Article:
The Catholic Churches of Bosnia-Herzegovina and Croatia, despite widespread condemnation, are planning to hold a public mass on May 16 in Sarajevo for Croatia's pro-Nazi collaborators and civilians killed by communist partisans at the end of World War II.
The commemoration, usually held every May near the southern Austrian town of Bleiburg, was canceled this year due to the coronavirus pandemic.
The Bosnian and Croatian churches have stepped in and are organizing the event under the auspices of the Croatian parliament, which in 2016 reintroduced state sponsorship of the commemoration after having revoked it in 2012 amid criticism that it was rehabilitating the Nazi-allied Ustasha regime.
Sarajevo Archbishop Vinko Puljic is due to hold the mass in the cathedral of the Bosnian capital.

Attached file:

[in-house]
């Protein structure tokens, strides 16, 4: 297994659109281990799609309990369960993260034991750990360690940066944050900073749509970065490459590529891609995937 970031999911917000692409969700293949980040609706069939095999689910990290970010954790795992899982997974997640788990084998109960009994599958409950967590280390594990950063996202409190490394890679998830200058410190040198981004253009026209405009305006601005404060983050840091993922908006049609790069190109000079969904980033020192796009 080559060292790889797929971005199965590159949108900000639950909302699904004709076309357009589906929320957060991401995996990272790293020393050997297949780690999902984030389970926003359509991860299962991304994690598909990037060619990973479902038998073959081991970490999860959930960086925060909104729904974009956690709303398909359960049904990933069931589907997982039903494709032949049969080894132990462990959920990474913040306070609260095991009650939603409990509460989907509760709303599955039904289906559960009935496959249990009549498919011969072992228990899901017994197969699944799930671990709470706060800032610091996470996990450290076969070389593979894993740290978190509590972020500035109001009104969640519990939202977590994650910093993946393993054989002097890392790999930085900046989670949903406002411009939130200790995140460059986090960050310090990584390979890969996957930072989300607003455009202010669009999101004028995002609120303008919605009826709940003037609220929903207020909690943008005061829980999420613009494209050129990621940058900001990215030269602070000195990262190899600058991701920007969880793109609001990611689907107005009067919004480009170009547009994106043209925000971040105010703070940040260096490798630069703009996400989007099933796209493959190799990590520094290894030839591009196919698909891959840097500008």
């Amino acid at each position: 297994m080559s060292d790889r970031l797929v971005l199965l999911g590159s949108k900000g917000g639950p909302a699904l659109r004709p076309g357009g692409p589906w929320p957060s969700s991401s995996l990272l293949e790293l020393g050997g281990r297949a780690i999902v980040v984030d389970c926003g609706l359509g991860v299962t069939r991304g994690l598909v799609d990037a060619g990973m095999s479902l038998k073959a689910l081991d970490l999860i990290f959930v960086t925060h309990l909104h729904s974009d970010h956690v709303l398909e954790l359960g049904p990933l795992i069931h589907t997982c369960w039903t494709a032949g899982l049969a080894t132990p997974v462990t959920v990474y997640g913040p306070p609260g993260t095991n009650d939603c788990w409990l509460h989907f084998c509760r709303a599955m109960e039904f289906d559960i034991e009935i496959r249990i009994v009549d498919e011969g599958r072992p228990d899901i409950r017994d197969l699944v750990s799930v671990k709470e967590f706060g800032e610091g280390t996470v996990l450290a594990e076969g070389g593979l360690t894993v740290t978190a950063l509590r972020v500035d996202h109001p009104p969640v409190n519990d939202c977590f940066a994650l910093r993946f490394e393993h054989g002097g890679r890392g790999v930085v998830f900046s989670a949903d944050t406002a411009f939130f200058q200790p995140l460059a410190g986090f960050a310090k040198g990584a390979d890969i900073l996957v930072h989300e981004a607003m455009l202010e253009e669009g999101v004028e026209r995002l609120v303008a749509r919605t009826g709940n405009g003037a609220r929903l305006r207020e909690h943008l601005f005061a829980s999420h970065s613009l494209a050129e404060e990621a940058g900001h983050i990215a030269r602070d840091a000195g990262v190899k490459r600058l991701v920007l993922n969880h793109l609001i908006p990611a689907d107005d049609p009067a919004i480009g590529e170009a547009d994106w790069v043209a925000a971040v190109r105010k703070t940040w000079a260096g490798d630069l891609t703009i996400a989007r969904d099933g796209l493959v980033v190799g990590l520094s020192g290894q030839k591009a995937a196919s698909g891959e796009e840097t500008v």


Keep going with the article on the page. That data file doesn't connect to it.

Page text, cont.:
All three members of Bosnia's tripartite presidency, along with most political parties and nongovernmental organizations, as well as the Serbian Orthodox Church, Jewish leaders, and the U.S. and Israeli embassies have condemned the event.
The war-time Independent State of Croatia (NDH) controlled by the Nazi-backed Ustasha included Bosnia and parts of Serbia. The Ustasha persecuted and killed hundreds of thousands of Serbs, Jews, and anti-Nazi Croatians.
At the end of the war, the Ustasha, accompanied by civilians and Slovenian and Serbian collaborators, fled towards Austria, but British forces there refused their surrender.